Cloudera Engineering Blog · Cloud Posts

Secrets of Cloudera Support: Using OpenStack to Shorten Time-to-Resolution

Automating the creation of short-lived clusters for testing purposes frees our support engineers to spend more time on customer issues.

The first step for any support engineer is often to replicate the customer’s environment in order to identify the problem or issue. Given the complexity of Cloudera customer environments, reproducing a specific issue is often quite difficult, as a customer’s problem might only surface in an environment with specific versions of Cloudera Enterprise (CDH + Cloudera Manager), configuration settings, certain number of nodes, or the structure of the dataset itself. Even with Cloudera Manager’s awesome setup wizards, setting up Apache Hadoop can be quite time consuming, as the software was never designed with ephemeral clusters in mind.

Meet the Engineer: Andrei Savu

In this installment of “Meet the Engineer”, our subject is Andrei Savu!

What do you do at Cloudera?

Cloudera Live: The Instant Apache Hadoop Experience

Get started with Apache Hadoop and use-case examples online in just seconds.

Today, we announced Cloudera Live, a new online service for developers and analysts (currently in public beta) that makes it easy to learn, explore, and try out CDH, Cloudera’s open source software distribution containing Apache Hadoop and related projects. No downloads, no installations, no waiting — just point-and-play!

Best Practices for Deploying Cloudera Enterprise on Amazon Web Services

This FAQ contains answers to the most frequently asked questions about the architecture and configuration choices involved.

In December 2013, Cloudera and Amazon Web Services (AWS) announced a partnership to support Cloudera Enterprise on AWS infrastructure. Along with this announcement, we released a Deployment Reference Architecture Whitepaper. In this post, you’ll get answers to the most frequently asked questions about the architecture and the configuration choices that have been highlighted in that whitepaper.

How-to: Use Impala on Amazon EMR

Developers, rejoice: Impala is now available on EMR for testing and evaluation.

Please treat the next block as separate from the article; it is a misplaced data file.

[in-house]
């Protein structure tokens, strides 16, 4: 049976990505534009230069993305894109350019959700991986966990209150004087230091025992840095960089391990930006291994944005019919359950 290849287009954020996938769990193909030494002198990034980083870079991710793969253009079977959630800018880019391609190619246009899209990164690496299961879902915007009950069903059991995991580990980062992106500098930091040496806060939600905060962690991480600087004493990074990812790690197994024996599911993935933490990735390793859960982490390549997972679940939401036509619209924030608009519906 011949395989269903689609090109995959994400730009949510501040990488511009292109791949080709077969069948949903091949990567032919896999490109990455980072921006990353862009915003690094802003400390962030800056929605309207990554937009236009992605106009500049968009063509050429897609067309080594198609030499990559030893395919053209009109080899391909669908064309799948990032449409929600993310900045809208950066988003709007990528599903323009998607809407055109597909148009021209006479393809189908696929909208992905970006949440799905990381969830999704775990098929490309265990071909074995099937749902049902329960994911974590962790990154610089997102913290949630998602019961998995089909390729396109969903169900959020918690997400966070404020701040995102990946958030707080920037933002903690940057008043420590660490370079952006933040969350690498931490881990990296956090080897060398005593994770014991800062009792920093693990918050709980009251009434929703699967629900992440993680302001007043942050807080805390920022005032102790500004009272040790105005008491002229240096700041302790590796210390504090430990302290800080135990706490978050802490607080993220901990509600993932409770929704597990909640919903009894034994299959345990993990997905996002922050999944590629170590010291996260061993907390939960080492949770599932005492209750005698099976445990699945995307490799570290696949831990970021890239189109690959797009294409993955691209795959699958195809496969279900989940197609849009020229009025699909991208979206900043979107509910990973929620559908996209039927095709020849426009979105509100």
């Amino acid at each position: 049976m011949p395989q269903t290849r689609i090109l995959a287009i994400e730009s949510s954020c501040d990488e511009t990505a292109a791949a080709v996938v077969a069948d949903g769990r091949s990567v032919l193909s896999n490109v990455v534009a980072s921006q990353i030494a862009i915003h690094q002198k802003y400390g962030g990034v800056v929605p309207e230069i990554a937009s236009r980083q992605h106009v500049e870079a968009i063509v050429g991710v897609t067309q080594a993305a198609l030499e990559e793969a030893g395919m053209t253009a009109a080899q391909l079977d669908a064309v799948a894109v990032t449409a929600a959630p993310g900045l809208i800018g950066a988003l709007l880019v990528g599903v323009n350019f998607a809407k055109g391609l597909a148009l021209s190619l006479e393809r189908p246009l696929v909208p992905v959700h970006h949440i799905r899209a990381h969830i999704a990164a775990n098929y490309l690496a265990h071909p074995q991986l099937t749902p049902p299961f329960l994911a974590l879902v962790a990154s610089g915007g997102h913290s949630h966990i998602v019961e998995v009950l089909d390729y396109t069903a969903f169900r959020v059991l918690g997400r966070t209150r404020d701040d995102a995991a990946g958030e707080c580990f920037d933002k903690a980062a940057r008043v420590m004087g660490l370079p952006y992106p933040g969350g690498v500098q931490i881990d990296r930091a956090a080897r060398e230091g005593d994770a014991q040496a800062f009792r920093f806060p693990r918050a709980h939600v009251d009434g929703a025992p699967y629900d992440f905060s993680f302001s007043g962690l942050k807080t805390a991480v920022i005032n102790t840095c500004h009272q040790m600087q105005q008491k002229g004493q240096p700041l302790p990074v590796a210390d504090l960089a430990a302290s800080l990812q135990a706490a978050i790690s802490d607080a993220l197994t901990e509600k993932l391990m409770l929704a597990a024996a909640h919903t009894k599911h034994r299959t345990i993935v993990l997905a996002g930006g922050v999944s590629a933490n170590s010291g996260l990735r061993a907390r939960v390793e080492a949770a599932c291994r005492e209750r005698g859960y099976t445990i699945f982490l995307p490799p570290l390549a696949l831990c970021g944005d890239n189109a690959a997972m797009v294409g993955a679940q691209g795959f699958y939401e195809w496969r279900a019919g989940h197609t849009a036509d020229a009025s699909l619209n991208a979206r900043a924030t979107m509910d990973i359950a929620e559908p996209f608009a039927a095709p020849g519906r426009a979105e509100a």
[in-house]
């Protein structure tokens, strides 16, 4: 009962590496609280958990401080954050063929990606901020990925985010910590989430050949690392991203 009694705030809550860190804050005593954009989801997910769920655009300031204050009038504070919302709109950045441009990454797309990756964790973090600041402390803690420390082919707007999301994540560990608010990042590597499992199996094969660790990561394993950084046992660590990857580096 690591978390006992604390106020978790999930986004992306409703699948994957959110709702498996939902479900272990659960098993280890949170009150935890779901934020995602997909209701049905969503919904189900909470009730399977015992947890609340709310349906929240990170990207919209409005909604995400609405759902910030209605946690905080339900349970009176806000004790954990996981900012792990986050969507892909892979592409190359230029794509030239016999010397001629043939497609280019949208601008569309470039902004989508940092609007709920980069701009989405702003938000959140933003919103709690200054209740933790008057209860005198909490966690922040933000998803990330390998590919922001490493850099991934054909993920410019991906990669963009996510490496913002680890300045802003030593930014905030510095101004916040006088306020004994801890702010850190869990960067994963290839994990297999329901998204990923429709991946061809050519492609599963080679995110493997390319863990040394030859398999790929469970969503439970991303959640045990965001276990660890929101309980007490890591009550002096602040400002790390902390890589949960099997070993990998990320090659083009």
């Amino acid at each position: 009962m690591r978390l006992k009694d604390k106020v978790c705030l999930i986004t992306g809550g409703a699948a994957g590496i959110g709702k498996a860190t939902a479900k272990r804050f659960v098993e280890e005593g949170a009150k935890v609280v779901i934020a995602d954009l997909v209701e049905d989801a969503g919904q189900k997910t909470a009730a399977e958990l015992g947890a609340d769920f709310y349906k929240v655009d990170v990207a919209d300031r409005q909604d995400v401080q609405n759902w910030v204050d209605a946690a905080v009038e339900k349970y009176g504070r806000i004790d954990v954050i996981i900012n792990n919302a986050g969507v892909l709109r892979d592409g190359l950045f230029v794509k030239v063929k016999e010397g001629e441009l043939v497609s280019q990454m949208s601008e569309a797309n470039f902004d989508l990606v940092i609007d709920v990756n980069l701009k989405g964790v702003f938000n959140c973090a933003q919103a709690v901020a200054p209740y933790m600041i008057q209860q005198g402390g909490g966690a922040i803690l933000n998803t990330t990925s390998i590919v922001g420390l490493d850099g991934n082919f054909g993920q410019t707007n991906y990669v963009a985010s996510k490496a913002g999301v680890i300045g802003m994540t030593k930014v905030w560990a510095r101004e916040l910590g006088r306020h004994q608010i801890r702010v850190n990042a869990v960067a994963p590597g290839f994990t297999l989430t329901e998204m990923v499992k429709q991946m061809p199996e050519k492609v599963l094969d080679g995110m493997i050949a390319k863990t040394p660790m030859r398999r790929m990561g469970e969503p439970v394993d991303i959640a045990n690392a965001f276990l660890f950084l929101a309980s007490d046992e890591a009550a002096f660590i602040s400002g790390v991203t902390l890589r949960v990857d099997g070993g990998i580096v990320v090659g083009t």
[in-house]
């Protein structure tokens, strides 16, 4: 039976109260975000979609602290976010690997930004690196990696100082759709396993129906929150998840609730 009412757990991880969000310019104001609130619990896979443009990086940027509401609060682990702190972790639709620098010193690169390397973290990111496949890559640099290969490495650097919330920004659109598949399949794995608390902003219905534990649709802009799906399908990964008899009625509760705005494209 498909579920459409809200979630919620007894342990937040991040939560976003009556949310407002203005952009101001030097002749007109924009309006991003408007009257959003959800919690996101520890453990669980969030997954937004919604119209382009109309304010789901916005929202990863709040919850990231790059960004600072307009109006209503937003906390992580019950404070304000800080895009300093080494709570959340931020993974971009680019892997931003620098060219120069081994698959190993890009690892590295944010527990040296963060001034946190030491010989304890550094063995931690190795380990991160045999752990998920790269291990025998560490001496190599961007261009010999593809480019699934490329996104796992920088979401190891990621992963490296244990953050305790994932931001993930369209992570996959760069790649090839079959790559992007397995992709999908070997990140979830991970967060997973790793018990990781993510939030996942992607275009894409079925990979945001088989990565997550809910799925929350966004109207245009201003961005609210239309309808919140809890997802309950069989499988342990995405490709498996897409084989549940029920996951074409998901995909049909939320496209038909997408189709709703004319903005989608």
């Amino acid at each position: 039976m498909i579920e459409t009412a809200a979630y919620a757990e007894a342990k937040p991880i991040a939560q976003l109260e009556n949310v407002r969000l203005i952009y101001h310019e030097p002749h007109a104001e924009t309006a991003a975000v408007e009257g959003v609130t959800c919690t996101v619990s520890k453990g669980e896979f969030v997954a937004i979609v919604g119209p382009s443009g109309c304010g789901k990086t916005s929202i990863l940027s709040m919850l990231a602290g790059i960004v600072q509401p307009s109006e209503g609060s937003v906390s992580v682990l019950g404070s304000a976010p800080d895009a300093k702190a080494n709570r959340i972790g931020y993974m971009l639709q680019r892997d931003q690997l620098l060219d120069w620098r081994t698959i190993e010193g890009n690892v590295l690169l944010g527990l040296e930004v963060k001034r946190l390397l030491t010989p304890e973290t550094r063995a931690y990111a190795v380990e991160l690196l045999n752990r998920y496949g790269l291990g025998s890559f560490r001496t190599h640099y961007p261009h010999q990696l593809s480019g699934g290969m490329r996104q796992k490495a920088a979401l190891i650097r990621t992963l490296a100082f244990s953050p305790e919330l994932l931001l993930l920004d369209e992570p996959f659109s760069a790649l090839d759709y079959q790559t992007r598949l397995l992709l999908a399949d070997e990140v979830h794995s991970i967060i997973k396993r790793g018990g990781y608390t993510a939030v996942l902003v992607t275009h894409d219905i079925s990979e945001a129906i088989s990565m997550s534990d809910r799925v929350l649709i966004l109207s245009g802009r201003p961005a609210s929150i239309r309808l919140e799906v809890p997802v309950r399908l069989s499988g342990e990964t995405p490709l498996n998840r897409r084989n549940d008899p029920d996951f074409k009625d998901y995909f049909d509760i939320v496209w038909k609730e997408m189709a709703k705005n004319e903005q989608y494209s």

Very recently, Amazon Web Services announced support for running Cloudera Impala queries on its Elastic MapReduce (EMR) service. This is very good news for EMR users — as well as for users of other platforms interested in kicking Impala’s tires in a friction-free way. It’s also yet another sign that Impala is rapidly being adopted across the ecosystem as the gold standard for interactive SQL and BI queries on Apache Hadoop.

Meet the Project Founder: Tom White

Tom

In this new installment of our “Meet the Project Founder” series, meet Tom White, founder of Apache Whirr, PMC Member for multiple other projects (Apache Hadoop, Apache Avro, Apache Bigtop, Apache Sqoop), and author of O’Reilly Media’s best-selling book, Hadoop: The Definitive Guide.

How-to: Create a CDH Cluster on Amazon EC2 via Cloudera Manager

Editor’s Note (added Feb. 28, 2014): The instructions below are deprecated for Cloudera Manager releases beyond 4.5. Please refer to this doc for instructions pertaining to releases 4.6 and later.

Cloudera Manager includes a new express installation wizard for Amazon Web Services (AWS) EC2. Its goal is to enable Cloudera Manager users to provision CDH clusters and Cloudera Impala (the open source distributed query engine for Apache Hadoop) on EC2 as easily as possible (for testing and development purposes only, not supported for production workloads) - and thus is currently the fastest way to provision a Cloudera Manager-managed cluster in EC2.

From Zero to Impala in Minutes

This was post was originally published by U.C. Berkeley AMPLab developer (and former Clouderan) Matt Massie, on his personal blog. Matt has graciously permitted us to re-publish here for your convenience.

Note: The post below is valid for Impala version 0.6 only and is not being maintained for subsequent releases. To deploy Impala 0.7 and later using a much easier (and also free) method, use this how-to.

How-to: Deploy a CDH Cluster in Skytap Cloud

You may have seen the recent announcement from Skytap about the availability of pre-configured CDH4 templates in the Skytap Cloud public template library. So for anyone who wants to try out a Cloudera Hadoop cluster—from small to large—it can now be easily accomplished in Skytap Cloud. The how-to below from Skytap’s Matt Sousely explains how.

The goal of this how-to will be to spin up a 10-node Cloudera Hadoop cluster in Skytap Cloud. To begin, let’s talk about the two new Cloudera Hadoop cluster templates. The first is Cloudera CDH4 Hadoop cluster: a 2-node Hadoop cluster template. It includes 2 nodes and a management node/server. The second is the Cloudera CDH4 Hadoop host template. This second template is not intended to run by itself in a configuration—rather, it contains a host VM that is ready to become another Hadoop node in the Cloudera CDH4 Hadoop cluster template-based configuration.

How-to: Set Up an Apache Hadoop/Apache HBase Cluster on EC2 in (About) an Hour

Note (added July 8, 2013): The information below is deprecated; we suggest that you refer to this post for current instructions.

Today we bring you one user’s experience using Apache Whirr to spin up a CDH cluster in the cloud. This post was originally published here by George London (@rogueleaderr) based on his personal experiences; he has graciously allowed us to bring it to you here as well in a condensed form. (Note: the configuration described here is intended for learning/testing purposes only.)

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